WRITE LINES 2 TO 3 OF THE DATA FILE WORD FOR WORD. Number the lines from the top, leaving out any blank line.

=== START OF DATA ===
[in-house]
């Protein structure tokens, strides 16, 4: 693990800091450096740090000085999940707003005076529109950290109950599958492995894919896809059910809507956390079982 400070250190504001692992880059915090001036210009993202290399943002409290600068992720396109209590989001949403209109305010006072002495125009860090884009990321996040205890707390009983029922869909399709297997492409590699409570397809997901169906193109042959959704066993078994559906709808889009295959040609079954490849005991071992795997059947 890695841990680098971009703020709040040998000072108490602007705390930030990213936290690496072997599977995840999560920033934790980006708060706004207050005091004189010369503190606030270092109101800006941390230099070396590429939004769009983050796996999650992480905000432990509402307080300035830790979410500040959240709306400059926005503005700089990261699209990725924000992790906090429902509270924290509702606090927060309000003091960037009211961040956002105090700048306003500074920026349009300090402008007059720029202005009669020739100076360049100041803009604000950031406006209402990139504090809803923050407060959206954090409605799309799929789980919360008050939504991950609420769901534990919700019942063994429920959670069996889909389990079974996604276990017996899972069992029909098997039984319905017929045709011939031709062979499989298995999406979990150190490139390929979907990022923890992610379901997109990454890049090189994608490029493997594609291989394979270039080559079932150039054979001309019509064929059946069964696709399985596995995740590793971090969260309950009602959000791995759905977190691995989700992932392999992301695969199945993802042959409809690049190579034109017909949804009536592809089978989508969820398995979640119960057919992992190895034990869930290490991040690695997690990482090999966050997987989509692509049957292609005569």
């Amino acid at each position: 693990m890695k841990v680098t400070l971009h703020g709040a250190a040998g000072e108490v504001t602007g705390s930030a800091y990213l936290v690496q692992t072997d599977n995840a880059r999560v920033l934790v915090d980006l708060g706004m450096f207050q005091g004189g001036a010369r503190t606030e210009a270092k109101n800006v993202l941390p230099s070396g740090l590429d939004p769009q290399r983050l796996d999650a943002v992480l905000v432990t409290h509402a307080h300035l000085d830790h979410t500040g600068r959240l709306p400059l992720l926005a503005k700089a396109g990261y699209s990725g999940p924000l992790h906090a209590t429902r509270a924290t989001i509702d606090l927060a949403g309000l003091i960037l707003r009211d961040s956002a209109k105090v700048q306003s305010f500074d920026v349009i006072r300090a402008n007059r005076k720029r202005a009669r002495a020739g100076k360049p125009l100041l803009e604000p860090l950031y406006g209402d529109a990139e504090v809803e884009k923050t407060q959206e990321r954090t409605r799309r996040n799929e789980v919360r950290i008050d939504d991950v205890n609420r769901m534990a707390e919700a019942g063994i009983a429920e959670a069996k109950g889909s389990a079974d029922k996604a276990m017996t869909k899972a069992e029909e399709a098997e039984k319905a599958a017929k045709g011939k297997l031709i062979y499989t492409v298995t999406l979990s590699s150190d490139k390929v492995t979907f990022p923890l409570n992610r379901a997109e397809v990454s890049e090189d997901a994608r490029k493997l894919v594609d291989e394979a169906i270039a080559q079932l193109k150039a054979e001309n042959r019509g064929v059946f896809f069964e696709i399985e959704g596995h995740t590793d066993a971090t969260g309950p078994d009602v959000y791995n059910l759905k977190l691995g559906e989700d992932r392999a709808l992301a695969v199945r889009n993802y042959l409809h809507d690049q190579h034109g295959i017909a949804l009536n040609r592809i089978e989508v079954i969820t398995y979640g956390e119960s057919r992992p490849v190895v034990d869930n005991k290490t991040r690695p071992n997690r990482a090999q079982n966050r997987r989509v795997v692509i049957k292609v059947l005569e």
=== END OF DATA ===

């Protein structure tokens, strides 16, 4: 693990800091450096740090000085999940707003005076529109950290109950599958492995894919896809059910809507956390079982 400070250190504001692992880059915090001036210009993202290399943002409290600068992720396109209590989001949403209109305010006072002495125009860090884009990321996040205890707390009983029922869909399709297997492409590699409570397809997901169906193109042959959704066993078994559906709808889009295959040609079954490849005991071992795997059947 890695841990680098971009703020709040040998000072108490602007705390930030990213936290690496072997599977995840999560920033934790980006708060706004207050005091004189010369503190606030270092109101800006941390230099070396590429939004769009983050796996999650992480905000432990509402307080300035830790979410500040959240709306400059926005503005700089990261699209990725924000992790906090429902509270924290509702606090927060309000003091960037009211961040956002105090700048306003500074920026349009300090402008007059720029202005009669020739100076360049100041803009604000950031406006209402990139504090809803923050407060959206954090409605799309799929789980919360008050939504991950609420769901534990919700019942063994429920959670069996889909389990079974996604276990017996899972069992029909098997039984319905017929045709011939031709062979499989298995999406979990150190490139390929979907990022923890992610379901997109990454890049090189994608490029493997594609291989394979270039080559079932150039054979001309019509064929059946069964696709399985596995995740590793971090969260309950009602959000791995759905977190691995989700992932392999992301695969199945993802042959409809690049190579034109017909949804009536592809089978989508969820398995979640119960057919992992190895034990869930290490991040690695997690990482090999966050997987989509692509049957292609005569």
């Amino acid at each position: 693990m890695k841990v680098t400070l971009h703020g709040a250190a040998g000072e108490v504001t602007g705390s930030a800091y990213l936290v690496q692992t072997d599977n995840a880059r999560v920033l934790v915090d980006l708060g706004m450096f207050q005091g004189g001036a010369r503190t606030e210009a270092k109101n800006v993202l941390p230099s070396g740090l590429d939004p769009q290399r983050l796996d999650a943002v992480l905000v432990t409290h509402a307080h300035l000085d830790h979410t500040g600068r959240l709306p400059l992720l926005a503005k700089a396109g990261y699209s990725g999940p924000l992790h906090a209590t429902r509270a924290t989001i509702d606090l927060a949403g309000l003091i960037l707003r009211d961040s956002a209109k105090v700048q306003s305010f500074d920026v349009i006072r300090a402008n007059r005076k720029r202005a009669r002495a020739g100076k360049p125009l100041l803009e604000p860090l950031y406006g209402d529109a990139e504090v809803e884009k923050t407060q959206e990321r954090t409605r799309r996040n799929e789980v919360r950290i008050d939504d991950v205890n609420r769901m534990a707390e919700a019942g063994i009983a429920e959670a069996k109950g889909s389990a079974d029922k996604a276990m017996t869909k899972a069992e029909e399709a098997e039984k319905a599958a017929k045709g011939k297997l031709i062979y499989t492409v298995t999406l979990s590699s150190d490139k390929v492995t979907f990022p923890l409570n992610r379901a997109e397809v990454s890049e090189d997901a994608r490029k493997l894919v594609d291989e394979a169906i270039a080559q079932l193109k150039a054979e001309n042959r019509g064929v059946f896809f069964e696709i399985e959704g596995h995740t590793d066993a971090t969260g309950p078994d009602v959000y791995n059910l759905k977190l691995g559906e989700d992932r392999a709808l992301a695969v199945r889009n993802y042959l409809h809507d690049q190579h034109g295959i017909a949804l009536n040609r592809i089978e989508v079954i969820t398995y979640g956390e119960s057919r992992p490849v190895v034990d869930n005991k290490t991040r690695p071992n997690r990482a090999q079982n966050r997987r989509v795997v692509i049957k292609v059947l005569e």